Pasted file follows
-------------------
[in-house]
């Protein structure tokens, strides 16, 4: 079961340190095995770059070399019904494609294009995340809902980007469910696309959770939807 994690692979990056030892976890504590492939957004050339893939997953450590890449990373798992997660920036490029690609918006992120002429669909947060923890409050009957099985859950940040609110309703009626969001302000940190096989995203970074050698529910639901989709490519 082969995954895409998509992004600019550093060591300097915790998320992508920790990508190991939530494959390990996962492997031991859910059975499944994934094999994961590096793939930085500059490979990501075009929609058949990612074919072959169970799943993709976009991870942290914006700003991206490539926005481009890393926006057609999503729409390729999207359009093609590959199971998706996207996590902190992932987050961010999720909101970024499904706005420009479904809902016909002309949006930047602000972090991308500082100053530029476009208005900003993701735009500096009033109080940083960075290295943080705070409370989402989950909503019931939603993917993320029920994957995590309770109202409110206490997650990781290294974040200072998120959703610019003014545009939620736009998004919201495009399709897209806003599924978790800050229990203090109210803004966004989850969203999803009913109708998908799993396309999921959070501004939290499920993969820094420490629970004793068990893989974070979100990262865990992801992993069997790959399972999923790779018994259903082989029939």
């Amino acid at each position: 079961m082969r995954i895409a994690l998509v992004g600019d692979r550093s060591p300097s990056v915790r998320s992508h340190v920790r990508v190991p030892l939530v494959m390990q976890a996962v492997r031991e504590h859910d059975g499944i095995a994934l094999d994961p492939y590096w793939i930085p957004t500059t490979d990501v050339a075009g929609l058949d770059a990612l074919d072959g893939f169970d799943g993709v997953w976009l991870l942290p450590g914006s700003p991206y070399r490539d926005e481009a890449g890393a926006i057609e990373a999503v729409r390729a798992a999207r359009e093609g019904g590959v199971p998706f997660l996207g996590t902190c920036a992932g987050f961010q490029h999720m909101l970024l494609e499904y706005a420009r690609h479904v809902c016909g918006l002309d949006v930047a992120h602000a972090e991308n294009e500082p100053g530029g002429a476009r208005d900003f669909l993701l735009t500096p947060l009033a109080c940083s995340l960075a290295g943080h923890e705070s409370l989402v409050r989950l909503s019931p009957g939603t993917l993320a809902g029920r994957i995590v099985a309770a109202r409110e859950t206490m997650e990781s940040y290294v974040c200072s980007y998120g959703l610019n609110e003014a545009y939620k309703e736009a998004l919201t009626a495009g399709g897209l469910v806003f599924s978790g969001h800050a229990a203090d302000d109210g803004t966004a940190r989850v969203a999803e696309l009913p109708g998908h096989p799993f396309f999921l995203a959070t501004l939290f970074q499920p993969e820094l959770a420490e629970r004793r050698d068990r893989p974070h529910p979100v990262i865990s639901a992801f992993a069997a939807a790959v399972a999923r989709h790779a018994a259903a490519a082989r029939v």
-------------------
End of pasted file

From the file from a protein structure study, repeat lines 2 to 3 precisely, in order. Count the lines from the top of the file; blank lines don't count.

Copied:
């Protein structure tokens, strides 16, 4: 079961340190095995770059070399019904494609294009995340809902980007469910696309959770939807 994690692979990056030892976890504590492939957004050339893939997953450590890449990373798992997660920036490029690609918006992120002429669909947060923890409050009957099985859950940040609110309703009626969001302000940190096989995203970074050698529910639901989709490519 082969995954895409998509992004600019550093060591300097915790998320992508920790990508190991939530494959390990996962492997031991859910059975499944994934094999994961590096793939930085500059490979990501075009929609058949990612074919072959169970799943993709976009991870942290914006700003991206490539926005481009890393926006057609999503729409390729999207359009093609590959199971998706996207996590902190992932987050961010999720909101970024499904706005420009479904809902016909002309949006930047602000972090991308500082100053530029476009208005900003993701735009500096009033109080940083960075290295943080705070409370989402989950909503019931939603993917993320029920994957995590309770109202409110206490997650990781290294974040200072998120959703610019003014545009939620736009998004919201495009399709897209806003599924978790800050229990203090109210803004966004989850969203999803009913109708998908799993396309999921959070501004939290499920993969820094420490629970004793068990893989974070979100990262865990992801992993069997790959399972999923790779018994259903082989029939």
């Amino acid at each position: 079961m082969r995954i895409a994690l998509v992004g600019d692979r550093s060591p300097s990056v915790r998320s992508h340190v920790r990508v190991p030892l939530v494959m390990q976890a996962v492997r031991e504590h859910d059975g499944i095995a994934l094999d994961p492939y590096w793939i930085p957004t500059t490979d990501v050339a075009g929609l058949d770059a990612l074919d072959g893939f169970d799943g993709v997953w976009l991870l942290p450590g914006s700003p991206y070399r490539d926005e481009a890449g890393a926006i057609e990373a999503v729409r390729a798992a999207r359009e093609g019904g590959v199971p998706f997660l996207g996590t902190c920036a992932g987050f961010q490029h999720m909101l970024l494609e499904y706005a420009r690609h479904v809902c016909g918006l002309d949006v930047a992120h602000a972090e991308n294009e500082p100053g530029g002429a476009r208005d900003f669909l993701l735009t500096p947060l009033a109080c940083s995340l960075a290295g943080h923890e705070s409370l989402v409050r989950l909503s019931p009957g939603t993917l993320a809902g029920r994957i995590v099985a309770a109202r409110e859950t206490m997650e990781s940040y290294v974040c200072s980007y998120g959703l610019n609110e003014a545009y939620k309703e736009a998004l919201t009626a495009g399709g897209l469910v806003f599924s978790g969001h800050a229990a203090d302000d109210g803004t966004a940190r989850v969203a999803e696309l009913p109708g998908h096989p799993f396309f999921l995203a959070t501004l939290f970074q499920p993969e820094l959770a420490e629970r004793r050698d068990r893989p974070h529910p979100v990262i865990s639901a992801f992993a069997a939807a790959v399972a999923r989709h790779a018994a259903a490519a082989r029939v």